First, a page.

Agrovista ramps up soil studies at flagship trials site
Agrovista has extended its Project Lamport flagship trials in Northamptonshire with an increasing focus on soil health to help growers overcome blackgrass and grow more profitable cereal crops
Project Lamport was set up in 2013 to investigate cultural solutions to help growers tackle severe blackgrass infestations while growing profitable crops.
The project has been an outstanding success, showing that spring wheat can be reliably drilled on heavy land following a black-oat-based cover crop to achieve those goals, says Agrovista technical manager Chris Martin.
“However, the work is still throwing up many technical questions. Soil health is now a key driver at Project Lamport as well-structured soils are the basis for efficient farming and effective grassweed control.
“We are observing substantial physical and biological improvements in the soil and we are now starting to measure these to put some real science behind our recommendations.”
Independent cultivations expert Philip Wright is examining the benefits of assisting natural soil structuring using various combinations of roots and iron, reducing the need for heavy, expensive cultivations.
“On the heavy clay at Lamport we currently need both roots and tillage to get crops off to the best start. But how much of each do we need?”
In the damp autumn and wet winter of 2017/18, a shallow, low-disturbance post-harvest cultivation to 12.5cm combined with a black oat-based cover crop established soon afterwards resulted in much better spring wheat establishment compared with other treatments.
This season’s trials were established in drier conditions. Some plots were shallow-cultivated post-harvest to a few cm, others loosened to 12.5cm or 25cm with low disturbance legs, with and without discs.
Half of each plot was then sown with a black-oat/phacelia cover crop on 30 August, the other half left bare over winter. All plots were direct drilled with spring wheat on 21 March.
Loosening to 12.5cm with cover crop again appears to be the best option in terms of soil structure, crop appearance and blackgrass control, says Mr Wright. “The crop roots have improved the soil profile and cultivation has done enough to get roots well below leg depth. Looking at the other half without the cover crop, there is a distinct lack of tilth and porosity.
“The plot that was treated the same but cultivated to 25cm looks no better, but cost twice as much in diesel alone. Going deeper has not achieved anything.”
Yield will be judged and blackgrass levels assessed. “Eventually we will be able to advise on the best ways to move towards a low or no-till operation on heavy soils so that roots are doing most of the work for us.”
Measuring the benefits
A three-year study at Project Lamport to collate and measure the benefits of good soil management is being undertaken by David Purdy, PhD candidate and John Deere’s East Anglia territory manager.
Mr Purdy is examining the impact of roots across a range of cover crop species, singly and in mixtures, with and without iron. Assessments include compaction, soil bulk density, visual assessment of soil structure, worm counts, mycorrhizal colonisations and organic matter levels.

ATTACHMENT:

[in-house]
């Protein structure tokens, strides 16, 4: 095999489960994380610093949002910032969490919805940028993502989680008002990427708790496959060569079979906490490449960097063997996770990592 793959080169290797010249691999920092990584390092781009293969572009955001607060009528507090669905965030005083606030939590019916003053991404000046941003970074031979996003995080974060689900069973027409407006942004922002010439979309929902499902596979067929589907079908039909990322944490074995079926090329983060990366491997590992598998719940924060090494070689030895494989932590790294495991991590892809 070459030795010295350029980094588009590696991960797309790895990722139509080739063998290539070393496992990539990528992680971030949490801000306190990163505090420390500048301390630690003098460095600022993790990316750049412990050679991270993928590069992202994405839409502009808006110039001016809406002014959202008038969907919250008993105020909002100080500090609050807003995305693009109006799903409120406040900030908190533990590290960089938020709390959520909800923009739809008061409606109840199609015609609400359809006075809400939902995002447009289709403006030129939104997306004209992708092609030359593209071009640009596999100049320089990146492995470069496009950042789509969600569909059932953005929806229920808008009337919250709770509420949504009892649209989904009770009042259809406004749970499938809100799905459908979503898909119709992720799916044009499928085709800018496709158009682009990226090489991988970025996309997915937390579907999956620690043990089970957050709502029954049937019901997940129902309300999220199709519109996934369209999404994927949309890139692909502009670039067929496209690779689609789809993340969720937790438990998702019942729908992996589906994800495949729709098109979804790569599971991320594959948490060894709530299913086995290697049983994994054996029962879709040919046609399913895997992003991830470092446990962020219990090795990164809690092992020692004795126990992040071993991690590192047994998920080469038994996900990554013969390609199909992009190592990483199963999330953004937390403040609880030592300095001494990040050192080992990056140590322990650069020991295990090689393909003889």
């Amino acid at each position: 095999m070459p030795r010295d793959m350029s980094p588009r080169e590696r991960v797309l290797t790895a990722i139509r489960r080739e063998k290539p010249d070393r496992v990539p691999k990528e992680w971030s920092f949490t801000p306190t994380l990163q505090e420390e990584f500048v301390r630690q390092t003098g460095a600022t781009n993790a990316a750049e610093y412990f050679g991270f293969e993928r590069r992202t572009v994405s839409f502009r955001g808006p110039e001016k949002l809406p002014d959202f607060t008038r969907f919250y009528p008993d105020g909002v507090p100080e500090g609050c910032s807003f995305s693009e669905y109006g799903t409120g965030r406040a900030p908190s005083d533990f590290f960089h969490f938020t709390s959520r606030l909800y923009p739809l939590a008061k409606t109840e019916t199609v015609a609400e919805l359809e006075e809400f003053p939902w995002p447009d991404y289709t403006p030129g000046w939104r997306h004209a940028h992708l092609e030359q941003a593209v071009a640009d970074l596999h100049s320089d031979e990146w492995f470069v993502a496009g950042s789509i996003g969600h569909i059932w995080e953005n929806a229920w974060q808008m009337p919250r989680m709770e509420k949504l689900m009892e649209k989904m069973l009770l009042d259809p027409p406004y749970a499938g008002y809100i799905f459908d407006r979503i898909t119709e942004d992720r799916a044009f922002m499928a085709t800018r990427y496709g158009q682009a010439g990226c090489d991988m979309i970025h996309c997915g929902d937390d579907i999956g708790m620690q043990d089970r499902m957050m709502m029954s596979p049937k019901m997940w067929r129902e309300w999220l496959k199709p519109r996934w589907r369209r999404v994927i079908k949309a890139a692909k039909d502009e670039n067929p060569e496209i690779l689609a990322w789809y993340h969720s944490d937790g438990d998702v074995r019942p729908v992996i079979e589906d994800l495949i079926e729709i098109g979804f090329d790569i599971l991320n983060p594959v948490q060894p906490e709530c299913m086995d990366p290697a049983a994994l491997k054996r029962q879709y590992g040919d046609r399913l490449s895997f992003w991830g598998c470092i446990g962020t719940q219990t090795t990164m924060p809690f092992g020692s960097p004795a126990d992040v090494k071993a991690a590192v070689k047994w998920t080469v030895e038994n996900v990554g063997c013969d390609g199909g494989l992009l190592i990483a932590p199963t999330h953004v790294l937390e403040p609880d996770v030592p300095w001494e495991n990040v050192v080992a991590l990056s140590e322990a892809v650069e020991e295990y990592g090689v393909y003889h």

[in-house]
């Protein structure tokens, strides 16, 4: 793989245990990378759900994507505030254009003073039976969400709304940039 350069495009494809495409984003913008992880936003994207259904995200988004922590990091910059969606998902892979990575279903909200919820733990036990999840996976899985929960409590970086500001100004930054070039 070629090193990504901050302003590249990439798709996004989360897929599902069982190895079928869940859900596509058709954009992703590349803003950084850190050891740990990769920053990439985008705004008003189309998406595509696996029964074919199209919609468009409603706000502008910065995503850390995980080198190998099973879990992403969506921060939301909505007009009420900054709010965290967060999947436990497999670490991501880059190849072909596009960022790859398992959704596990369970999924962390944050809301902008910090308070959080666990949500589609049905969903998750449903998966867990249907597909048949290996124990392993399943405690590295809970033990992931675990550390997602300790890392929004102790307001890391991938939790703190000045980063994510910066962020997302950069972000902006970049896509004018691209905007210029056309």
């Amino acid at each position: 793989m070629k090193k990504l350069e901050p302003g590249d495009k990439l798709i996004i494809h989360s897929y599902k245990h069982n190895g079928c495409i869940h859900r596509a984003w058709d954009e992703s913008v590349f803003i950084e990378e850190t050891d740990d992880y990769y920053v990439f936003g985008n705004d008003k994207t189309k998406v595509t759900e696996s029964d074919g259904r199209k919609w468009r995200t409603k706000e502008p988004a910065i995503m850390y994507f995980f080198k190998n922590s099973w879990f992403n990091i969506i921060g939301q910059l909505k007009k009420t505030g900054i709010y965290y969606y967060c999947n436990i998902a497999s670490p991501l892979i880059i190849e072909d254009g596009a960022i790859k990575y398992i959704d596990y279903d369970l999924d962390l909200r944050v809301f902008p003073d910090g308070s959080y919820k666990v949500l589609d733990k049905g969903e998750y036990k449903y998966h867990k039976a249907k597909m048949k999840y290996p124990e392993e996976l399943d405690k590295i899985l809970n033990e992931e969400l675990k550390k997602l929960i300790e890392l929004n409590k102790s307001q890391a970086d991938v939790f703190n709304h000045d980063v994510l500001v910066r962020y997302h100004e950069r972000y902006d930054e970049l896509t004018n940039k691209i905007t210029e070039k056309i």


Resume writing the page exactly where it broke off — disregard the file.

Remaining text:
Early findings are showing a gradual increase in earthworm numbers where tillage is reduced, particularly under cover crops.
Water infiltration rates increased where a black-oat-based cover crop was used. Soil aggregation also improved, potentially providing a more open structure.
“Judging by the initial findings we might expect to see some big differences over the next two to three years,” says Mr Purdy.
Reverting to winter wheat
One of the most frequently asked questions by farmers visiting Project Lamport is how long they will have to use the cover crop/spring cereal sequence to control blackgrass before reintroducing winter wheat.
Latest results suggest even at Lamport, which has a background blackgrass population of 2000 plants/sq m, reverting to winter wheat is possible after a few years, provided it follows the right crop.
Winter wheat after winter oilseed rape was a disaster in blackgrass terms, even though the rape followed four years of spring cropping with very little blackgrass seed return, says technical manager Mark Hemmant.
“Logic dictates that winter wheat should follow oilseed rape. But it’s a mess, despite direct-drilling the winter wheat at 375 seeds/sq m after a catch crop in early October and using comprehensive pre-and post-em herbicide programmes.
“By contrast, an adjacent winter wheat plot, identical in every way except that it followed spring oats, contained very little blackgrass.
“This suggests if you have high levels of background blackgrass you’d be better off going straight back into winter wheat after a spring cereal, or going into winter oilseed rape then following with a cover crop/spring cereal sequence before the winter wheat.
“What should happen after the winter wheat remains to be seen, but it is very likely that cover crop/spring cropping will still play a key role in the rotation.”
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